Delisa: I have come to the conclusion that I do not need to know, or explain everything in life. I believe no one will ever know, or be able to explain everything in life. Therefore, there is nothing wrong with saying… “I don’t know.” I have a Master’s Degree in chemistry and have studied science, physics, biology, astrology, genetics, archaeology, history, and religion. I understand that I do not have to know everything about where we come from. As far as where we came from science is an ever-changing phenomenon and finding answers to the unknown never ceases; they have developed solutions that are much more logical, more consistent, and better supported by evidence. After all, not long ago the world was thought to be flat!
If people were to truly study history, or perhaps even read their bible, many would come to the conclusion that they did not come from, where they’re taught they came from. The two most difficult things for the masses to do is think and use common sense. Thinking is painful and common sense is not so common.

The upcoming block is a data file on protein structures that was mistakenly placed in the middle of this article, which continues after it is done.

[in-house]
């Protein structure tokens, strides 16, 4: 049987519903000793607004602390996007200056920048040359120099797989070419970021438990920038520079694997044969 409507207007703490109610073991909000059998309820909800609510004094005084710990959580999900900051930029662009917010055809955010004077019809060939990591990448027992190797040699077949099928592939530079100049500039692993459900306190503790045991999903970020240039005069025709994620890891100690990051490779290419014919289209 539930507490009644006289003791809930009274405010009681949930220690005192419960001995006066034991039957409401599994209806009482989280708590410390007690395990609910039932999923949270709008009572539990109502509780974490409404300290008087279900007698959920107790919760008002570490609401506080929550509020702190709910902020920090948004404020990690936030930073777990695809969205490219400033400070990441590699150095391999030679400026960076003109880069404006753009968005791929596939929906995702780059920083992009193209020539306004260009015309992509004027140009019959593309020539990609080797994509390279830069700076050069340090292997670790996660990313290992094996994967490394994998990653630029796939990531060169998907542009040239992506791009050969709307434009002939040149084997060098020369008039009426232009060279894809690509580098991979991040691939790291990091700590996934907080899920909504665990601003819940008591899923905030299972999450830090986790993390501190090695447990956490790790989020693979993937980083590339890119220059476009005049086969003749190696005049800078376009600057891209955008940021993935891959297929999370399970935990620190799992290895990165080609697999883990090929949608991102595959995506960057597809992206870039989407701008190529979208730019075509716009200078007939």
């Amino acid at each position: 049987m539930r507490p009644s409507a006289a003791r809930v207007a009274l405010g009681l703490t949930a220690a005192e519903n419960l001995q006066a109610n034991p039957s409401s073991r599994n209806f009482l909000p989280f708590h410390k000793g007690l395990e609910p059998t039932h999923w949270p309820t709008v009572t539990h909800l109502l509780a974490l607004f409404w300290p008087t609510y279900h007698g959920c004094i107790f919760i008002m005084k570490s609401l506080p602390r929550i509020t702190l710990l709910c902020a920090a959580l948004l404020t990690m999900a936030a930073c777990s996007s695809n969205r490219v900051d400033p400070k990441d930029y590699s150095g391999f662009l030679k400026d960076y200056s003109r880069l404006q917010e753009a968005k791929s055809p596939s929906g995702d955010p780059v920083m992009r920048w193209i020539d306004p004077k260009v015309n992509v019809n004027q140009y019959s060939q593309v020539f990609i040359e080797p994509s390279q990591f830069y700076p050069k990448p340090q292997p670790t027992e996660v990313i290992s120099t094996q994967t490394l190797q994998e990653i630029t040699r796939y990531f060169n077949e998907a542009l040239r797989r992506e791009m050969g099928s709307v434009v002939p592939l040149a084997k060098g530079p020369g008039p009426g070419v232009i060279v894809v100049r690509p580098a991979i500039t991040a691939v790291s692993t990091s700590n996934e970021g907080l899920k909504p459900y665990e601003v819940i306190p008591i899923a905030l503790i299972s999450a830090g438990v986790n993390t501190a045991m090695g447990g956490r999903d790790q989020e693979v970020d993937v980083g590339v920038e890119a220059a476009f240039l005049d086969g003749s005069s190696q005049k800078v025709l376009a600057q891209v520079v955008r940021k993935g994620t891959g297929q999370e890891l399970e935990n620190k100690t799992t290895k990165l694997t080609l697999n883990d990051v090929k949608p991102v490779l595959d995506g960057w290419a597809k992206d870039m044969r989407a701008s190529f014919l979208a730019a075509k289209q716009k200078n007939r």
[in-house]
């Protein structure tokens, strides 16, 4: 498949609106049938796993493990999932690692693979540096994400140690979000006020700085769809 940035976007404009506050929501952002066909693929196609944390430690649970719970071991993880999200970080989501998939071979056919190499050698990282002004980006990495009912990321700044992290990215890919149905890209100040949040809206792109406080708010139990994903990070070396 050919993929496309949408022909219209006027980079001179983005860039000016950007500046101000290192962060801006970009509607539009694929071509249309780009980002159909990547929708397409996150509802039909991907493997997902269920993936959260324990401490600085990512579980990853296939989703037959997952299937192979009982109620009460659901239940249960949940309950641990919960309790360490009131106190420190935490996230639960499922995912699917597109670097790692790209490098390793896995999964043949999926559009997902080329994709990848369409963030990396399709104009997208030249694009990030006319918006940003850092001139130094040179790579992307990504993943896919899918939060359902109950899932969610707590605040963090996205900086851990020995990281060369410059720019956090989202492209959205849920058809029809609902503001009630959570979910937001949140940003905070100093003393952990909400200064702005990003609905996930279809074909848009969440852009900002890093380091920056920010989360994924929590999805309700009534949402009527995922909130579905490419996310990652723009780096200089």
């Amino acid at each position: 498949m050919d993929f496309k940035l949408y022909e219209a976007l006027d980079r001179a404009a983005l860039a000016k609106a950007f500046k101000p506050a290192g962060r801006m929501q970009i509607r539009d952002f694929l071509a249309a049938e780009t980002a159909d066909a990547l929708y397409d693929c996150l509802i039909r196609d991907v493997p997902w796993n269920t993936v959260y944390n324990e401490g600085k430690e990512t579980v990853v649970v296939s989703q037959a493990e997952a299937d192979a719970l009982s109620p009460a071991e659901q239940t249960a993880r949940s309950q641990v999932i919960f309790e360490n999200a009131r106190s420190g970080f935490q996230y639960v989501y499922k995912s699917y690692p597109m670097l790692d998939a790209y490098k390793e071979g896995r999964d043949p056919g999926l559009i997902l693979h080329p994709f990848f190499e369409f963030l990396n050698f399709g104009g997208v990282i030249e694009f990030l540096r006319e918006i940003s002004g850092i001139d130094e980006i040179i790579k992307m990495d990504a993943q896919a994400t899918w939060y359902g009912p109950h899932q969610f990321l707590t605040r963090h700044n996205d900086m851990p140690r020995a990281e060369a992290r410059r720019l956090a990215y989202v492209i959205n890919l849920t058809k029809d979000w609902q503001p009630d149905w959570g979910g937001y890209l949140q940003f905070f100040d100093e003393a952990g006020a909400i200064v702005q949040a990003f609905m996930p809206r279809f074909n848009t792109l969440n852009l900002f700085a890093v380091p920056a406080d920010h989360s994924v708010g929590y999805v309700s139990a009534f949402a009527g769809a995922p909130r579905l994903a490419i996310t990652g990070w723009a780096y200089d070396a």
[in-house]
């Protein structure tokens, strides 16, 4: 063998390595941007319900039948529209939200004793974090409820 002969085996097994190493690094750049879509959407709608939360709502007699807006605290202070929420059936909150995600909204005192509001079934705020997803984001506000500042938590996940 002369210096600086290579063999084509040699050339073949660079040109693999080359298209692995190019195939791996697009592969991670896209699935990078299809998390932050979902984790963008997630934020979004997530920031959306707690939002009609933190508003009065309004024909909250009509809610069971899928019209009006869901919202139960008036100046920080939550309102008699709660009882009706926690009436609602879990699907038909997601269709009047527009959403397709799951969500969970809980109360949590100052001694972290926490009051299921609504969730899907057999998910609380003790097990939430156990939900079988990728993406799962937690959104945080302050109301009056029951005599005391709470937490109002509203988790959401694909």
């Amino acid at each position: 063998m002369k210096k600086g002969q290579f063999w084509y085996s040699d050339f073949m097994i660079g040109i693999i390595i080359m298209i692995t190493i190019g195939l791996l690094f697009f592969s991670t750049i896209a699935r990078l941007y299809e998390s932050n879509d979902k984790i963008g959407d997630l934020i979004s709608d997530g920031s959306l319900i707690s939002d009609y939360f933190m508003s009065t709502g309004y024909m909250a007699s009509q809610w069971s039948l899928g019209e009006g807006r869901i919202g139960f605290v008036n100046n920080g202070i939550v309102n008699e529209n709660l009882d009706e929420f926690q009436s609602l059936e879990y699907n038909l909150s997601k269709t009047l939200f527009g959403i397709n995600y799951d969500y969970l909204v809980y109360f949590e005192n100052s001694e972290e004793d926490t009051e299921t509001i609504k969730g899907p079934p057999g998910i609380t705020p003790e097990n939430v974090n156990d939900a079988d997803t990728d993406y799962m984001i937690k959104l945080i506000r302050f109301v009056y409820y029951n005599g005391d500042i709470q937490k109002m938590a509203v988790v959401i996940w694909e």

50BOLD: Many believers might pose the classic question…“You can’t see air, but you know it’s there, why can’t you feel that way about God?”
Delisa: I would just ask them to give me one concrete piece of evidence that proves God really does exist. A person’s mind can make them believe in anything. If someone wants a God to exist, then it will exist because the mind is a powerful influence.
50BOLD: Was there ever a time in your life when you had second thoughts about being an atheist?
Delisa: Yes! I had second thoughts about doubting the existence of a God, even considered myself an agnostic at one point. I also pondered the idea of an existence of a hell. I wondered what if I had made the wrong decision, would I end up in hell? Would I be condemned to an eternal life of torture? After I learned that the idea of hell was introduced to religion in order to control people, I was okay with being unapologetically atheist.